Over 2 million farms dot our nation’s landscape, across all 50 states and in territories like Puerto Rico. You can find farmers and ranchers raising nearly every type of crop and livestock to keep our nation fed. You can find us serving our neighbors and communities and employing the latest innovations to improve sustainability. But there’s one place you will not find us, and that is on Wall Street. So why is the Securities and Exchange Commission about to grant itself authority to functionally regulate our family farms and ranches, when in fact we have never been under the SEC’s authority? It’s an alarming question, and one we are facing head on right now.
A little background here—recently the SEC proposed a new rule, “The Enhancement and Standardization of Climate Related Disclosures for Investors,” which would require publicly traded companies to provide climate-related information from their entire value chain in their filings and annual reports. This would mean that businesses not owned or controlled by the public company would fall under these extensive reporting requirements. As farmers and ranchers know, there are few products in the supply chain that don’t trace their beginnings back to a farm or ranch. And those farm and ranch products already face extensive regulations at the local, state and federal level. With this rule, it is likely the reporting requirements would pile on farms and ranches of all sizes and could even force farmers and ranchers to disclose personal information and farm business data.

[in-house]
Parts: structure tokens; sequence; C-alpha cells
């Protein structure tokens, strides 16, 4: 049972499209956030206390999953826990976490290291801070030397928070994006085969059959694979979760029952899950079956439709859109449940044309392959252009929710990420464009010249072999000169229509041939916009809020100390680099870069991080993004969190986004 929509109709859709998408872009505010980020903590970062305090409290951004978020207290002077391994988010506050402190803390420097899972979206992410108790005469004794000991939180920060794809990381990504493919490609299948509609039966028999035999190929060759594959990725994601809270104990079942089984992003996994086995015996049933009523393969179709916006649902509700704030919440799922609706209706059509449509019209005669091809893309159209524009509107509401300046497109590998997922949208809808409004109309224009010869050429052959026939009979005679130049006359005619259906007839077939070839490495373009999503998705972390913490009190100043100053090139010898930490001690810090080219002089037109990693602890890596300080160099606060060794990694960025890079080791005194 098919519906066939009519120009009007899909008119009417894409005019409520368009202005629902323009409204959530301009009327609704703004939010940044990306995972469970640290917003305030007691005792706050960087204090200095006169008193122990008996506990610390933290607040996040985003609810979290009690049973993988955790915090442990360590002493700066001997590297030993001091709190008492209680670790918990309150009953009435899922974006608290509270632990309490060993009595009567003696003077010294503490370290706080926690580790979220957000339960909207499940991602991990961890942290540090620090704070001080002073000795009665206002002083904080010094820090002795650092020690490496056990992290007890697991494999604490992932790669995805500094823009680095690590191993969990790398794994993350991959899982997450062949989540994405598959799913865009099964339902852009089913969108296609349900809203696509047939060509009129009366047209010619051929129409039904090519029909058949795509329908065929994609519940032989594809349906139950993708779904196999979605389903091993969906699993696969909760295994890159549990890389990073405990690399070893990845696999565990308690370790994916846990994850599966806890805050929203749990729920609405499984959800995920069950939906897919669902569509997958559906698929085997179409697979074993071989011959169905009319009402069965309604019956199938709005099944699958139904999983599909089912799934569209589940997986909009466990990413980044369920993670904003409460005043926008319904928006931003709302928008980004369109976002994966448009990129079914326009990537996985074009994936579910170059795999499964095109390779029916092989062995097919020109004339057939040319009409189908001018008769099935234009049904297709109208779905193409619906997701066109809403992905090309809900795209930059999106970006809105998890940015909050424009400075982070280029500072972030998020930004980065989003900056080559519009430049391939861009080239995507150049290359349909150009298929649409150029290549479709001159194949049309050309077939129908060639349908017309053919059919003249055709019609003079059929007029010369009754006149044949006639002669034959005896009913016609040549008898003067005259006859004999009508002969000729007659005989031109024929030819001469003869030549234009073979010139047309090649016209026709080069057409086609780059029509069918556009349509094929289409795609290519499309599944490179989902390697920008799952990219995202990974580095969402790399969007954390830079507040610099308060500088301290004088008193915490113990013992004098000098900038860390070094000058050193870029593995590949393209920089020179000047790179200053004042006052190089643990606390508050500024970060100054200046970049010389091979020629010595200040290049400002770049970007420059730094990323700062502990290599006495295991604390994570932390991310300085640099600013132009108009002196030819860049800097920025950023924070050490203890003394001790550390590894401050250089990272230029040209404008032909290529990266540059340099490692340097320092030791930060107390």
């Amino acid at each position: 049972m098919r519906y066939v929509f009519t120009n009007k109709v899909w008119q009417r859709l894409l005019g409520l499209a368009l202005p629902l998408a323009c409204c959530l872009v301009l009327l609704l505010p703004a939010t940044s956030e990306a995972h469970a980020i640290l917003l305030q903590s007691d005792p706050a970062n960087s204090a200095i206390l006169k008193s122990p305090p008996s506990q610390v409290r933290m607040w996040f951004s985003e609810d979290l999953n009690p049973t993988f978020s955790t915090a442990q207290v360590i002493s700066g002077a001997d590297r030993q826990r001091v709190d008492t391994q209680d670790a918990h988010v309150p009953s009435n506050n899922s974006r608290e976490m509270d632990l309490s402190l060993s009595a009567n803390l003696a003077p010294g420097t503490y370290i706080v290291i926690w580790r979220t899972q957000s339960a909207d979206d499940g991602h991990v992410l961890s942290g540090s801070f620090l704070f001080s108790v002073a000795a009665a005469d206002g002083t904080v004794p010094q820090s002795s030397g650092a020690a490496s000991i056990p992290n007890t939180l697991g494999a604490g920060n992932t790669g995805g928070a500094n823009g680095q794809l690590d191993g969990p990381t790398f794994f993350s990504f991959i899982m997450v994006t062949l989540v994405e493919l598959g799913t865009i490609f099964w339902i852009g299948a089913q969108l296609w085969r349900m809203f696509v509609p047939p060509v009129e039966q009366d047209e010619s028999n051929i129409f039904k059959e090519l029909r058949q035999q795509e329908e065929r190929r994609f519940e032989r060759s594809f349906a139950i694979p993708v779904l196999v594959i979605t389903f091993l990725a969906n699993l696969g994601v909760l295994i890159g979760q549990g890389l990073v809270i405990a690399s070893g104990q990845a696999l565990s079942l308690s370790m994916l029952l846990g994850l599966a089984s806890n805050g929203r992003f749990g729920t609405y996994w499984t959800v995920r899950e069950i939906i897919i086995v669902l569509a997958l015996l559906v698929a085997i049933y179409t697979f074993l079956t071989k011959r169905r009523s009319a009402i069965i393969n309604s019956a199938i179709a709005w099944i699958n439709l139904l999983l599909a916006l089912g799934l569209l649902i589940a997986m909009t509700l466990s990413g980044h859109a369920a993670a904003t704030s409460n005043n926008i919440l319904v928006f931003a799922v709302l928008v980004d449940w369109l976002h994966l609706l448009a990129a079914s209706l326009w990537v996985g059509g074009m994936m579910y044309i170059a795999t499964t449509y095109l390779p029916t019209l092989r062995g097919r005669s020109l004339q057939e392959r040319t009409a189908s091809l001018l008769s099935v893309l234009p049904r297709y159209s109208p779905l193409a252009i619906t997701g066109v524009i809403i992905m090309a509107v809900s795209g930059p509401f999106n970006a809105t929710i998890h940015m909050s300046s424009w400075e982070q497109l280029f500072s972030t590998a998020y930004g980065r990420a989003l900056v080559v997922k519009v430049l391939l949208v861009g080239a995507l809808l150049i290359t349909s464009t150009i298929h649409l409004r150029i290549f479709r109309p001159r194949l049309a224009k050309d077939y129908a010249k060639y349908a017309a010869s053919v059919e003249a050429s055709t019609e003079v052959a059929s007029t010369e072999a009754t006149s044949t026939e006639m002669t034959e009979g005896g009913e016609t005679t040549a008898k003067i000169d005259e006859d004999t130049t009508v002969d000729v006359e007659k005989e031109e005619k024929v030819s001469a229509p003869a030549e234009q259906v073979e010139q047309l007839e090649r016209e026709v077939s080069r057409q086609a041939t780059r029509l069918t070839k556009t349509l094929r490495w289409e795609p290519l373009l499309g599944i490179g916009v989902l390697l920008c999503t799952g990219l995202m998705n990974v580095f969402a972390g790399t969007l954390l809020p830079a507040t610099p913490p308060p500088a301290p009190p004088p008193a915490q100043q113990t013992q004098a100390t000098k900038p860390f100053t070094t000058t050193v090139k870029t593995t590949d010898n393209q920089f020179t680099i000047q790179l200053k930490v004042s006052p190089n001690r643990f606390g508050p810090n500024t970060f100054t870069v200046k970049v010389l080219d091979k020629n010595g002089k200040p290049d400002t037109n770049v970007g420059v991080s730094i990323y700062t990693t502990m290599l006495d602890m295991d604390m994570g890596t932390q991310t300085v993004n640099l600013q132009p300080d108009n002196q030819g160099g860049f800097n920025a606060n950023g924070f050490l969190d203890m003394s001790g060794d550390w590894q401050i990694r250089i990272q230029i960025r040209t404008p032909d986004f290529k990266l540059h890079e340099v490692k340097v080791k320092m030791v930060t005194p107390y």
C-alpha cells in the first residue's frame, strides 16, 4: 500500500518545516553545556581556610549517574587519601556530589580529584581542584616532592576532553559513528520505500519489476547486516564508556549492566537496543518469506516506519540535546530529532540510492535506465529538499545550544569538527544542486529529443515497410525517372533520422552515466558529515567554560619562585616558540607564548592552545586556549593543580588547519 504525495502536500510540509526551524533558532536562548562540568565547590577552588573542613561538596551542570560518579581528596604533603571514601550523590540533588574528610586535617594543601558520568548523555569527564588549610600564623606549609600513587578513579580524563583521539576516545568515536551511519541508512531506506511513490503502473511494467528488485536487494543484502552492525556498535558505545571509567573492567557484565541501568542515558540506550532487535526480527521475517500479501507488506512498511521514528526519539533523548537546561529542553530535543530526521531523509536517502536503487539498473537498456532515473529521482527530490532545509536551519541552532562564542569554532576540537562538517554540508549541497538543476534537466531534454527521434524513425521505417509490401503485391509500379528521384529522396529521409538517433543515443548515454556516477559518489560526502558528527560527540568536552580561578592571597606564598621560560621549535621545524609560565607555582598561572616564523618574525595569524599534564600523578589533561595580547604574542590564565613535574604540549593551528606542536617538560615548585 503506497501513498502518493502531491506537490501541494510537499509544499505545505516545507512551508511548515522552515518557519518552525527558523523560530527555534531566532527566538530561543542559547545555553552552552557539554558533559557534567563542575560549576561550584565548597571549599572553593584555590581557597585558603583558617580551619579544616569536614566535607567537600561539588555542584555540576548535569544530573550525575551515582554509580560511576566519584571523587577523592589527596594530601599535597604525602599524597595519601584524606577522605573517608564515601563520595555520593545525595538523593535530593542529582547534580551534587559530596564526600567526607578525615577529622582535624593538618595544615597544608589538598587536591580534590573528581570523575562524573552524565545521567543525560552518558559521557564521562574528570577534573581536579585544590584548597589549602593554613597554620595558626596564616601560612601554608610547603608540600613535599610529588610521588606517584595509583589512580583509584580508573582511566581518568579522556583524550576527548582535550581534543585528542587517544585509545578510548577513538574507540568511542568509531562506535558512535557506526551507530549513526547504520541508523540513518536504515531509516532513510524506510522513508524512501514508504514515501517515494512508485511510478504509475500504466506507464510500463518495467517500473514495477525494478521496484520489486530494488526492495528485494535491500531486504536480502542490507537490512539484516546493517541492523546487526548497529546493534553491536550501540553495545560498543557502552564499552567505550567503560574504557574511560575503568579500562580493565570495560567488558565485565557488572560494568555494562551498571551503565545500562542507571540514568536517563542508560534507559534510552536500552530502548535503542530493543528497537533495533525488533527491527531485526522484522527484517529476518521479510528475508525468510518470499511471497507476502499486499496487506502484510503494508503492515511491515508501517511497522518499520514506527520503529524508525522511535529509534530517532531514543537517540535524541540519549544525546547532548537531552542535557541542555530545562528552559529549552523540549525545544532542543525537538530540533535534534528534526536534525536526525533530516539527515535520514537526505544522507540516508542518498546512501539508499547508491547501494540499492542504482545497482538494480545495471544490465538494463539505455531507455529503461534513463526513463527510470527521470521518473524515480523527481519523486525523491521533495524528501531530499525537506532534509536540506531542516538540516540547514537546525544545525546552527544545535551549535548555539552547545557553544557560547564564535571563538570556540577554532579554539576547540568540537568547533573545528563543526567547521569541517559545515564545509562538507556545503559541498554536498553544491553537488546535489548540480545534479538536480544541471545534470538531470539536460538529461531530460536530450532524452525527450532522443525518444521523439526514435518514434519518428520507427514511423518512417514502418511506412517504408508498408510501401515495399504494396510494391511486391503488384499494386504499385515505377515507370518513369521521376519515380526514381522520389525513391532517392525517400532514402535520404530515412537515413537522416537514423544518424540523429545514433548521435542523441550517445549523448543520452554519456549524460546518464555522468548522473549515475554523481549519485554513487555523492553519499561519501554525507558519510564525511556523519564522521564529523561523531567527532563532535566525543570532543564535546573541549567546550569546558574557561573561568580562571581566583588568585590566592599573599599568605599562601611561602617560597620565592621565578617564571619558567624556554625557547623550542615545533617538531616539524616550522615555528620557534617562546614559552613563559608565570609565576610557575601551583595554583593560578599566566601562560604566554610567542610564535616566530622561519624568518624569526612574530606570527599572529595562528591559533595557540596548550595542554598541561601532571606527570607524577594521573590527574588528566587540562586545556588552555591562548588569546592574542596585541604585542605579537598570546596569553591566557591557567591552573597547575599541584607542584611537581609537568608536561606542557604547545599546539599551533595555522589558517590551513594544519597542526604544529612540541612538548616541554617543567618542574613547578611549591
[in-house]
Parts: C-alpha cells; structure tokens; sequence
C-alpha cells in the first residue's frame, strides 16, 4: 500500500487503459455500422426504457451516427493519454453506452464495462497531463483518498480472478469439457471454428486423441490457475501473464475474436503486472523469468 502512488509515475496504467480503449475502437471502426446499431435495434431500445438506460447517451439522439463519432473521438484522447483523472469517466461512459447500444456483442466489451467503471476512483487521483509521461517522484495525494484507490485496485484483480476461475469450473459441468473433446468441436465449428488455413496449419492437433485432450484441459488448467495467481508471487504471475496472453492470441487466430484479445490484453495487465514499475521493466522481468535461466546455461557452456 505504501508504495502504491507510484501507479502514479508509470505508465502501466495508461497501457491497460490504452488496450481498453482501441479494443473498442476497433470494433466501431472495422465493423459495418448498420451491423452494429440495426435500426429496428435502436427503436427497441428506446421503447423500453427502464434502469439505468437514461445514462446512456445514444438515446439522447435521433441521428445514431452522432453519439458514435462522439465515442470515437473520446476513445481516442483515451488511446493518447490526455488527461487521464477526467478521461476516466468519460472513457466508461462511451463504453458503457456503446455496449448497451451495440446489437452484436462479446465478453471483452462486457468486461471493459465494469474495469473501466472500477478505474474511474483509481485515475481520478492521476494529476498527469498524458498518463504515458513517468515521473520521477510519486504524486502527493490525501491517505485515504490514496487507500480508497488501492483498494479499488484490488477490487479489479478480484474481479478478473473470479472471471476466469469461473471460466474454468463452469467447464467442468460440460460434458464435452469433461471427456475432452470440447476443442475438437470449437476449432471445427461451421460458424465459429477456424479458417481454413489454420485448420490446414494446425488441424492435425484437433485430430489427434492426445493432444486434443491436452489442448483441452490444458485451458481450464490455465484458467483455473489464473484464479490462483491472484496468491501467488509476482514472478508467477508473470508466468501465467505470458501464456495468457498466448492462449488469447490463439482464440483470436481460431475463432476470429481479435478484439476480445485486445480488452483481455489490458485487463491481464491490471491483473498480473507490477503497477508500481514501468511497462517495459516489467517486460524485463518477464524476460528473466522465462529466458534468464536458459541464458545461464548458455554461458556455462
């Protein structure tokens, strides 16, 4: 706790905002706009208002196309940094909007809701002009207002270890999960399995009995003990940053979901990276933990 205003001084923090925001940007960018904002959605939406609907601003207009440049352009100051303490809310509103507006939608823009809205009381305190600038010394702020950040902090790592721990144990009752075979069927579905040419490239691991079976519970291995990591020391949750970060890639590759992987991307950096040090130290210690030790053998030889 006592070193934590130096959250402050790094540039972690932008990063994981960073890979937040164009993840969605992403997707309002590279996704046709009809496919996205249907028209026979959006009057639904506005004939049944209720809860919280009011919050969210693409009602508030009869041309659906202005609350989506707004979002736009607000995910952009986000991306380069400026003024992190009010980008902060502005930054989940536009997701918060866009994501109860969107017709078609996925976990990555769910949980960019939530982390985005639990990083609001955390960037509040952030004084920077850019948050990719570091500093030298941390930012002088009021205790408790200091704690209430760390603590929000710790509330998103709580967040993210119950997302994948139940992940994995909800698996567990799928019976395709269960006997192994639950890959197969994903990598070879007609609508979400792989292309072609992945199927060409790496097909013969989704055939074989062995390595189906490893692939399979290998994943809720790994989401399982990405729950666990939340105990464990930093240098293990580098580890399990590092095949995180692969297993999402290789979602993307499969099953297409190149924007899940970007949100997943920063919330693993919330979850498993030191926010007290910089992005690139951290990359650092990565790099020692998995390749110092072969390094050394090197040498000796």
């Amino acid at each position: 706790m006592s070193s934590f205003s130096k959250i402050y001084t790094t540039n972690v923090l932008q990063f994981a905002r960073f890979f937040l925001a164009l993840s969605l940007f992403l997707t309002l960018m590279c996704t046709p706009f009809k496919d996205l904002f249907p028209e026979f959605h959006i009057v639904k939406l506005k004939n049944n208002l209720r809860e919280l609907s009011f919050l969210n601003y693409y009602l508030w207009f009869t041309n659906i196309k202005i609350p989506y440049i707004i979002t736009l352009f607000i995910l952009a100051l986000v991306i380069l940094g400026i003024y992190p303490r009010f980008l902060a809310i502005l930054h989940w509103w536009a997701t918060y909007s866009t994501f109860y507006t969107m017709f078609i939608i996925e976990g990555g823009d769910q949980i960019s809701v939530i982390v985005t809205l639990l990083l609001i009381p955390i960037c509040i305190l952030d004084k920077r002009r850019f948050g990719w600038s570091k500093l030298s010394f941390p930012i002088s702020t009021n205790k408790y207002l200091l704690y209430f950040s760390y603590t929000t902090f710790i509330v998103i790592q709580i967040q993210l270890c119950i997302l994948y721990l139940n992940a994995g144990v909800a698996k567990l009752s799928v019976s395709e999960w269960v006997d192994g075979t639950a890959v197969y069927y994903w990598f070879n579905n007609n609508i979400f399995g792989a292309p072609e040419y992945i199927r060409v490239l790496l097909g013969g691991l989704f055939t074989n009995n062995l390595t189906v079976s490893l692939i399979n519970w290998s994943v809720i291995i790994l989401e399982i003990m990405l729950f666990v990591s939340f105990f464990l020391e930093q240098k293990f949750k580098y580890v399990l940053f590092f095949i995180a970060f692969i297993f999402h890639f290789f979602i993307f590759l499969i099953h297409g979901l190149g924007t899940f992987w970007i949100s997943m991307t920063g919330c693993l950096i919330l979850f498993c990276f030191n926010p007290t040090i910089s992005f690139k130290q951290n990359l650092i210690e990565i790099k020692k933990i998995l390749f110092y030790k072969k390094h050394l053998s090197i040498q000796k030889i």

This is overreach—plain and simple—by a federal agency that was never designed or intended to regulate farms. What’s more the entire action lacked transparency and oversight. The SEC released its proposed rule, all 510 pages of it, with initially just 39 days for public review and comment. The American Farm Bureau joined with 119 other agriculture organizations in calling the SEC to extend its comment period to allow time for meaningful public review and input. Just this week, the SEC announced an extension for public comment until June 17. The fact that the SEC budged at all on the comment period is a testament to the importance of standing together across the agriculture community to make our voices heard.
It is difficult to fully grasp the far-reaching impact of this rule, but it will no doubt place many American farms and ranches at risk—98% of which are family businesses. Unlike the large corporations currently regulated by the SEC, family farms and ranches don’t have teams of compliance officers. Onerous reporting requirements could disqualify small, family-owned farms from doing business with public companies, or companies that supply those value chains. The SEC’s rule could place a greater strain on our food system at a critical time and lead to further consolidation of agriculture as family farms and ranches lack the resources to meet requirements designed for major corporations. Finally, the rule undermines decades of sustainability efforts and achievements by America’s farmers and ranchers who have led the world in reducing agricultural emissions and adopting practices that improve soil health and water quality.
Farm Bureau and our partners across agriculture will continue to engage with the SEC, and our representatives on Capitol Hill, to urge the agency to take into account the burden they are placing on farmers and ranchers, who are critical to the value chain, our economy and our nation’s food security. We also encourage you to join in making your voices heard on how this rule will affect your farm or ranch. Together, we can stand strong to protect our nation’s sustainable food, fiber and renewable fuel supply.
Vincent “Zippy” Duvall, a poultry, cattle and hay producer from Greene County, Georgia, is the 12th president of the American Farm Bureau Federation.